Literature, Uncategorized

Bookshelf Tour: Journeys to Fayrah by Bill Myers

In case you haven’t quite caught it, we read a lot around here. Lately, I’ve been introducing my kids to Bill Myers’ Fayrah series (co-creator of McGee &Me, if you remember that series). It’s been a favorite of mine for a long time. The stories are fun and provide lots of opportunity to talk to your kids about spiritual concepts (or to be reminded of them for yourself!). Three main characters (Denise, Nathan, and Joshua) are transported to an alternate world in an alternate dimension so they can learn about Imager (similar to Narnia).

I really love how Myers uses analogy to talk about spiritual concepts. I could talk about each of the characters and their growth, but for the sake of brevity, I’ll focus on Denise. For example, in book two, The Experiment, Denise is struggling with Imager’s love–in large part because her father left her at an early age. The Fayrahnians take her to a machine that’s been infused with Imager’s breath and is able to create life in this miniature world. She’s instructed to create some beings so she can experience Imager’s love for His creature and then left alone. She creates two cute little humanoid creatures and in the end, sacrifices herself to save them. She learns experientially that God loves her because He made her. She also has some interesting revelations with the creatures putting themselves in situations where they’re unable to hear her.

Another little fun analogy he has going throughout the series is the water in Fayrah–it’s made up of Imager’s words. For humans (upside-downers), it’s the only way to be able to see or hear anything correctly. Denise, Nathan, and Joshua all have to pour the water in their ears and eyes to be able to function.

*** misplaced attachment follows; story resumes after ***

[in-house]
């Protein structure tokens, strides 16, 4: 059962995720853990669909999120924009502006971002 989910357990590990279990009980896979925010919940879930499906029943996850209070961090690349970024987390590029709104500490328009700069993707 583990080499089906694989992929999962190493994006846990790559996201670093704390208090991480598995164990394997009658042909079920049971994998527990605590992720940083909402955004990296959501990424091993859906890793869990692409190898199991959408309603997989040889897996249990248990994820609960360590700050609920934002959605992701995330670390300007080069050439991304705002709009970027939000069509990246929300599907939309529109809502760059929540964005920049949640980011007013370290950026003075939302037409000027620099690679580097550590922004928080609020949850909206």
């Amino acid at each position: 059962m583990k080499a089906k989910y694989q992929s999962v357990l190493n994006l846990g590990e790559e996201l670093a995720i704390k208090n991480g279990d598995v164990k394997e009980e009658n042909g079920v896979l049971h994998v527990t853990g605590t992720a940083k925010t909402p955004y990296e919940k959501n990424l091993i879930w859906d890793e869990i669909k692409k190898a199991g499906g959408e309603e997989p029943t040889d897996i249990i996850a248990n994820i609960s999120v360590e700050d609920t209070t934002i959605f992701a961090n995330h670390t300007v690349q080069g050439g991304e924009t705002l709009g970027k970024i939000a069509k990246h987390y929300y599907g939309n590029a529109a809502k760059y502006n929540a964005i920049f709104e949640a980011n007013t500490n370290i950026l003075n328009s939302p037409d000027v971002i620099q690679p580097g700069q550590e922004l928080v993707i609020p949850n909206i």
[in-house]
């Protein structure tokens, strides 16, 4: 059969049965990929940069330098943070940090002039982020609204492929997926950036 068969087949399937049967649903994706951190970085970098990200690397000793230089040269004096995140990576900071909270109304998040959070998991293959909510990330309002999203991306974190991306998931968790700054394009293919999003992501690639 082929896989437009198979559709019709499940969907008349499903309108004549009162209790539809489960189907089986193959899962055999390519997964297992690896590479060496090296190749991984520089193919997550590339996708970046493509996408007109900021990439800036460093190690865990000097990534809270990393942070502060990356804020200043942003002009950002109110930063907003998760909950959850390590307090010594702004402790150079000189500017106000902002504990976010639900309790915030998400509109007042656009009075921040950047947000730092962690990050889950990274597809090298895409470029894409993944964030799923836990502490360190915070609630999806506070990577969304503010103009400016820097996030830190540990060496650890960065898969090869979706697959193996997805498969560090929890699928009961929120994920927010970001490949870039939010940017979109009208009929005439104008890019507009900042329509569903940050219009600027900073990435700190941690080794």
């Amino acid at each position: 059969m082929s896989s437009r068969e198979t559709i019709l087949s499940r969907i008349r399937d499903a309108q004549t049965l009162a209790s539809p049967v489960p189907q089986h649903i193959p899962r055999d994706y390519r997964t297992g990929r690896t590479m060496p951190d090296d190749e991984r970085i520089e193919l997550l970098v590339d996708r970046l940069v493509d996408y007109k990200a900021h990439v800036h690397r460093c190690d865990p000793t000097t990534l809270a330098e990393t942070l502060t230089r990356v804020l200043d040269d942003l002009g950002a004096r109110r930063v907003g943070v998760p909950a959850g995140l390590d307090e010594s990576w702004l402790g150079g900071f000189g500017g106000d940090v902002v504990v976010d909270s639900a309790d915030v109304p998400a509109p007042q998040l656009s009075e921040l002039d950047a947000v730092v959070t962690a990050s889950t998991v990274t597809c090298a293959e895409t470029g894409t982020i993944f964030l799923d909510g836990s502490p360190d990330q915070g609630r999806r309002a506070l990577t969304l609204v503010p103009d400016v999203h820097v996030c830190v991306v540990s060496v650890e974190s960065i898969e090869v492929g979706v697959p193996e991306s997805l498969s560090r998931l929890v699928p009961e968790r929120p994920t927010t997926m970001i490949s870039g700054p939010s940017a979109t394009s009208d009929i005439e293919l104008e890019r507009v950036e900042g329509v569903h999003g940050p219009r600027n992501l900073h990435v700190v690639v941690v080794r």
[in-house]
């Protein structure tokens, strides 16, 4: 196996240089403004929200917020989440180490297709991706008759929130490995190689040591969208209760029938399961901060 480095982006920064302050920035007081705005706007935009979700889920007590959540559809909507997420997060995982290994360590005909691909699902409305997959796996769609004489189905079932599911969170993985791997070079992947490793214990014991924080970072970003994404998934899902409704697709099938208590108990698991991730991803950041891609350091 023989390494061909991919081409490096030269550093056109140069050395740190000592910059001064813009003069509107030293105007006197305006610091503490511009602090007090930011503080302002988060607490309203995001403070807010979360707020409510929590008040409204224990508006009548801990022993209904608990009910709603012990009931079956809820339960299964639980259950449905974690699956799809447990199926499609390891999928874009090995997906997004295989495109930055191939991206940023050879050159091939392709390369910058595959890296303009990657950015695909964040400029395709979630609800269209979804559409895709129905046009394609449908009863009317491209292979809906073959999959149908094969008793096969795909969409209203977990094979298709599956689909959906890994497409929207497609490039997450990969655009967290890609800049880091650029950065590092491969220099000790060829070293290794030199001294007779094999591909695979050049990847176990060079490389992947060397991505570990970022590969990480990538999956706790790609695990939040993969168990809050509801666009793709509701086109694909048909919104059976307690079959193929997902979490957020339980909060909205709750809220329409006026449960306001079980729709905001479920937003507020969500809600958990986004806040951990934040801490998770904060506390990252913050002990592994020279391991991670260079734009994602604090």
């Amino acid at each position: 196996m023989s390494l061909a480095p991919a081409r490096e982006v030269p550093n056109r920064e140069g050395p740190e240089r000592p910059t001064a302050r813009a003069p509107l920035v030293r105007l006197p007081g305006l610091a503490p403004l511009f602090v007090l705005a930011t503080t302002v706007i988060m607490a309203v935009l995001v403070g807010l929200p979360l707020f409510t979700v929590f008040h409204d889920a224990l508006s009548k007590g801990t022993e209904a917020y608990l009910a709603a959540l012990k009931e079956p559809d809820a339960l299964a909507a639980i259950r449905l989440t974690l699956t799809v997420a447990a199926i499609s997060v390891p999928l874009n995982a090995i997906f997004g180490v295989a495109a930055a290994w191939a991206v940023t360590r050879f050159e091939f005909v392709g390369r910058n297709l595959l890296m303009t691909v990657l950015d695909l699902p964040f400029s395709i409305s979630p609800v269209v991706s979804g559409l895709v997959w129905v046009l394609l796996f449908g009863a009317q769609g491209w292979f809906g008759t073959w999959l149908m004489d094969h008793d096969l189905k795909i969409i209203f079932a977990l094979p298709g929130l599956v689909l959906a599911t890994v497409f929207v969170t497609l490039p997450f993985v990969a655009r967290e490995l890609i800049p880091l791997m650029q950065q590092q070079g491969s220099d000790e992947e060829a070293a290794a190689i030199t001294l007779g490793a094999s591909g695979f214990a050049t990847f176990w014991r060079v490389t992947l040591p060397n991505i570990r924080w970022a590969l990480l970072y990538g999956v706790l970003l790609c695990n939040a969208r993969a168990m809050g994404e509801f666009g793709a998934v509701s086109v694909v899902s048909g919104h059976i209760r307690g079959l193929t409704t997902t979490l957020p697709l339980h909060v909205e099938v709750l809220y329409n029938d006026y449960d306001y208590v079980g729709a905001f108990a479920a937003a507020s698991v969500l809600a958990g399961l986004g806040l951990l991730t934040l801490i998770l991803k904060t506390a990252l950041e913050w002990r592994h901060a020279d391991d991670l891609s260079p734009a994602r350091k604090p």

In The Whirlwind, Myers describes the feeling of being re-breathed (saved) thus: “Immediately, [Denise] was struck with a feeling of lightness. First it started in her head. it felt as if a heavy darkness were being drained from it. All of the confusion and muddled thinking that had plagued her mind as far back as she could remember was suddenly being drawn away…Next she felt her neck and shoulders start to grow light. A heaviness was being drained from them and out her feet into the pool. As the weight slipped away, she noticed her fears were also slipping away. Fears that she wasn’t loved. Fears that no one cared, that she really was on her own. Now, suddenly all those fears began to drain away…Next Denise felt the darkness leave her chest. Gradually, all the guilt over all the wrongs she had done was drained away. It felt as if a giant weight were removed. For the first time in her life, she felt like she could breathe. Really Breathe.”

It was a lot of fun to read Denise and Nathan’s conversion experiences and to remember my own. Sometimes, in the bustle of life, it’s easy to forget what things were like pre-Jesus. My life was pretty rotten. I definitely lived in fear, despair, shame, guilt, etc., etc. Reading this section to my kids reminded me that, as Christians, we really don’t have anything to worry about. Our sin is redeemed–taken away and the consequences are transformed. We’re loved–so loved that God died for us. As Romans 8:32 puts it, how will he not also along with this graciously give us all things? The God who sacrificed Himself for us and owns everything isn’t going to grudge us food to eat or a place to live–He provides for us abundantly and joyfully (Matt. 6:25-34).

I also really love at the end of The Whirlwind where Denise is put in a situation where the accuser is reminding her of everything she’s ever done wrong and it’s up to her to hang onto what’s true. So hard to do in real life!

If you’ve never read them, they’re definitely worth checking out!

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